Northwest Interlibrary Loan Conference 2011
Going Global While Staying Local
Portland Community College
Sylvania Campus in Portland, Oregon
September 15th–16th, 2011
Thursday, September 15th
8:30-9:30 Registration & Continental Breakfast
9:30-10:45 Keynote Address
Copyright, Licenses, Treaties, and a Bit of Distortion: The Law of ILL in Transition
Kenneth Crews, Keynote Speaker
Copyright law in the U.S. permits libraries to engage in interlibrary loan arrangements, subject to various conditions and limitations. The most significant legal provisions are fair use in Section 107 of the Copyright Act and the library provisions of Section 108, and the details in the law tell the real story. The details often narrowly constrain allowed uses, but the negotiation of the details is a chance to craft a law that is more responsive to needs and interests. We can see that dynamic in today's law: Section 108 allows copies to be made and shipped through ILL, but Section 108 also puts caps and conditions on ILL activity as it seeks to address conflicting interests of copyright owners and users. The problem we face today is a shift in interests, interpretations, and legal strategies. Amidst this shift, ILL is placed at risk due to actions in Congress, inaction in Congress, license terms, threatening lawyer letters, and multinational treaty developments in Geneva. Librarians are at the front line of these challenges, and their engagement with the law will be essential for a successful continuation of ILL services.
11:00-12:00 Concurrent Sessions
A. Harnessing the Power of Planned Serendipitous Discovery with WorldCat Knowledge Base| Lynda Irons, and Erica Findley, and Virginia Adams
How can a library harness all the electronic pathways to resources so that our users can navigate the digital landscape efficiently and effectively? While we want our patrons to have those "a-ha" discovery moments, we want to rely less on serendipity and more on deliberate discovery. Like many libraries, Pacific University uses ExLibris' SFX OpenURL link resolver and A-Z services and has recently adopted Innovative's Electronic Resource Management system to manage it electronic journals. But this comes with a big however. While adequate to meet the needs of the local ILS system, it is not scalable to WorldCat Local. Additionally, is it realistic to expect our library staff to spend countless hours managing multiple systems to obtain, maintain, and use holdings and licensing information to meet various stakeholders' needs? We decided "no." To that end, the Library started investigating and implementingWorldCat Knowledge Base and PubGet as viable tools to scale holdings and licensing information to WorldCat Local, thus leveraging the inter-operability of its systems. This presentation will address: communication approaches among the stakeholders regarding SFX, ILS, WorldCat Local, PubGet, and WorldCat Knowledge Base strategies for successful negotiations with the vendors for e-books and e-journals, particularly for ILL rights and MARC records Benefits of and strategies for implementing PubGet and WorldCat Knowledge Base methods of presenting relevant licensing information to meet ILL needs practical solutions to fulfill ILL requests.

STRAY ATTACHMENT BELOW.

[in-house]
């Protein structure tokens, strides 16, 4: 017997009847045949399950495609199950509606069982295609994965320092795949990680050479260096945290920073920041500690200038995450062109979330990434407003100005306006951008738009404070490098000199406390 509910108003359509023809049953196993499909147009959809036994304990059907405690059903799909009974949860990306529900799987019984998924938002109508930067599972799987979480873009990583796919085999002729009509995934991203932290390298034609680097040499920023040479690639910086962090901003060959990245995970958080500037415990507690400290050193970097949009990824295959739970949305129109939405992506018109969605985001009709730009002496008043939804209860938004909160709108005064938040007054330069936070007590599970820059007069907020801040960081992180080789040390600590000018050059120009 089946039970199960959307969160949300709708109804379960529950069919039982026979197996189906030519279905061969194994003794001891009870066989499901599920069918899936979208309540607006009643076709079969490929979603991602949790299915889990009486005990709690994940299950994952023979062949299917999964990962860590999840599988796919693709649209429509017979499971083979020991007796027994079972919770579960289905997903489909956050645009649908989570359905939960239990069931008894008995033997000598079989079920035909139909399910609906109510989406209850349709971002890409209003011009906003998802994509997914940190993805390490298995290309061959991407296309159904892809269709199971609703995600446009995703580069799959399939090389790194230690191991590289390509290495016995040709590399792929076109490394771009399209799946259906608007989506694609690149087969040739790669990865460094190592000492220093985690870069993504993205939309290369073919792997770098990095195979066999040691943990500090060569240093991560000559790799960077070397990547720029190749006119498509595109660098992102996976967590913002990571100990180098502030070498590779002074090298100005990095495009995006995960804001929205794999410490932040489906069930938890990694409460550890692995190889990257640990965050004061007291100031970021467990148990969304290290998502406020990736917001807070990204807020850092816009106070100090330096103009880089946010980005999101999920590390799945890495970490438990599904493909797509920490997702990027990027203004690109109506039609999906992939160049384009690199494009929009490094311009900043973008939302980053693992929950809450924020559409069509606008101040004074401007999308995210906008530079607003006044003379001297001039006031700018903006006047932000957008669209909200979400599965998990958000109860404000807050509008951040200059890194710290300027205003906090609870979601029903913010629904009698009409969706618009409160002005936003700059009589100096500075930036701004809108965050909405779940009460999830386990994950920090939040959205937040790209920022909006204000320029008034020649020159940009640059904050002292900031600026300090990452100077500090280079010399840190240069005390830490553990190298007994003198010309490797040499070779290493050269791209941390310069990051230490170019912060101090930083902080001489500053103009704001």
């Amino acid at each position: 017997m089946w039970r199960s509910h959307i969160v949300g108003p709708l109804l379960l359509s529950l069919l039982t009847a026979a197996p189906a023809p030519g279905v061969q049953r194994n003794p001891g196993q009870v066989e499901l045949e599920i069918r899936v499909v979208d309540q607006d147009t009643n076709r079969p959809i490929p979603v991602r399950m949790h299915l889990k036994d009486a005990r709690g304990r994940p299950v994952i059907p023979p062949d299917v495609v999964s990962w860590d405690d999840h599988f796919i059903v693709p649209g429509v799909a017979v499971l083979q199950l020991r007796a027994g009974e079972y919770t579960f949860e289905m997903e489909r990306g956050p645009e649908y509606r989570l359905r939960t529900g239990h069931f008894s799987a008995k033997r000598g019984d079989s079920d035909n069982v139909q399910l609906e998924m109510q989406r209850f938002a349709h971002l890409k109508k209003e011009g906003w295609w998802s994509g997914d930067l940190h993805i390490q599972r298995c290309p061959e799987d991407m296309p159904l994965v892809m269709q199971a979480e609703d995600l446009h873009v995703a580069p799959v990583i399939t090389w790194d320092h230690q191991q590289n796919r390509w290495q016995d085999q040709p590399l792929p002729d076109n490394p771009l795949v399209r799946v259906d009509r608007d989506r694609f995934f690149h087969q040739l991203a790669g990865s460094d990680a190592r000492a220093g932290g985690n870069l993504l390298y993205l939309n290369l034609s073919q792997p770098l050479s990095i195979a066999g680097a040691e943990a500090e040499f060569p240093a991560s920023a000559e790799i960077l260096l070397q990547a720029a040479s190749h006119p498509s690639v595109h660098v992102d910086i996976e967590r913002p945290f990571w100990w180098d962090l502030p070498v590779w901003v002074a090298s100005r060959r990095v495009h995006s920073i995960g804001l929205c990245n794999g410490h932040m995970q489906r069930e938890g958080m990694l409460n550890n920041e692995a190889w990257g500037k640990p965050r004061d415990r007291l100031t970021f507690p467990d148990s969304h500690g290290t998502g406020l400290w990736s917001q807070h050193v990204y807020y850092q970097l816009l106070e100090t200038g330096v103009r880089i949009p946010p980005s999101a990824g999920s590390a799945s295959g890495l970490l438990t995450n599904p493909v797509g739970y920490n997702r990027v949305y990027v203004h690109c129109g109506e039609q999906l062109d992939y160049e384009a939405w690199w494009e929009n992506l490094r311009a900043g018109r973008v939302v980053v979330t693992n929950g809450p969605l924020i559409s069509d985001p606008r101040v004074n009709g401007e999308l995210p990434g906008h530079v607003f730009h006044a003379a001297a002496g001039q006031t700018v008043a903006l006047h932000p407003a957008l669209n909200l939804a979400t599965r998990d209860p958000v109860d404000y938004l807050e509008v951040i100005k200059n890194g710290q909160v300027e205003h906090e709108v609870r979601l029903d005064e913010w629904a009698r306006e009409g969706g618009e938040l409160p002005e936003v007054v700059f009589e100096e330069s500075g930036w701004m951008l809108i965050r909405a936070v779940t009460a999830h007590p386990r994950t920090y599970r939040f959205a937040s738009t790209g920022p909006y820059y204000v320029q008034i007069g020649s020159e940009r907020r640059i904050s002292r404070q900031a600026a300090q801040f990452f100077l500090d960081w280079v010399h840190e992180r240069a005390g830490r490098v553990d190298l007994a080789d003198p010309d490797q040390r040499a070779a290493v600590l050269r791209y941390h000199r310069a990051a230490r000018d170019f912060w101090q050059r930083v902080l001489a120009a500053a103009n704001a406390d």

B.Opening Up to Open Access: Using Open Access Materials to Fill Borrowing Requests for Free | Tina Baich
In 2009, IUPUI University Library began tracking open access borrowing requests and has seen a substantial increase in their number since then. Even though open access materials are free for all, library users continue to request them through interlibrary loan. Using open access materials to fill ILL requests is both a service to users and a cost savings for the library. In this presentation, I will demonstrate the open access resources most commonly used by University Library's ILL department to fill requests. I will also discuss possible workflows for handling requests for open access materials.
12:00-1:30 Catered Lunch and Exhibitor Demonstrations
12:45-1:30 Exhibitor Demonstrations
• Atlas Systems, Inc.
1:30 2:30 Concurrent Sessions
A. Best Practices For a Non-Standard ILLiad Installation: The Hosted Server With Multiple Processing and Delivery Locations. Or, How To Beat the NVTGC Monster! | Gretchen Leslie and David Lippert
The Portland Community College Library started installing ILLiad early in 2010, and lending went live in April 2010. Borrowing went live mid-December 2010. With the goal of distributing workflow, we chose to decentralize our ILLiad install across three campus library locations, using the hosted server option offered by OCLC. The presentation is a review of our unusual ILLiad installation, and how the PCC Library is evolving to best utilize this decentralized model. The presentation will look at what we learned during our setup, what is working now, and what needs more work. We will talk about the technical aspects of integrating Illiad with existing systems such as Ariel and WorldCat Navigator. We will also touch on which best practices carry over from our old model of OCLC FirstSearch ILL, and which do not.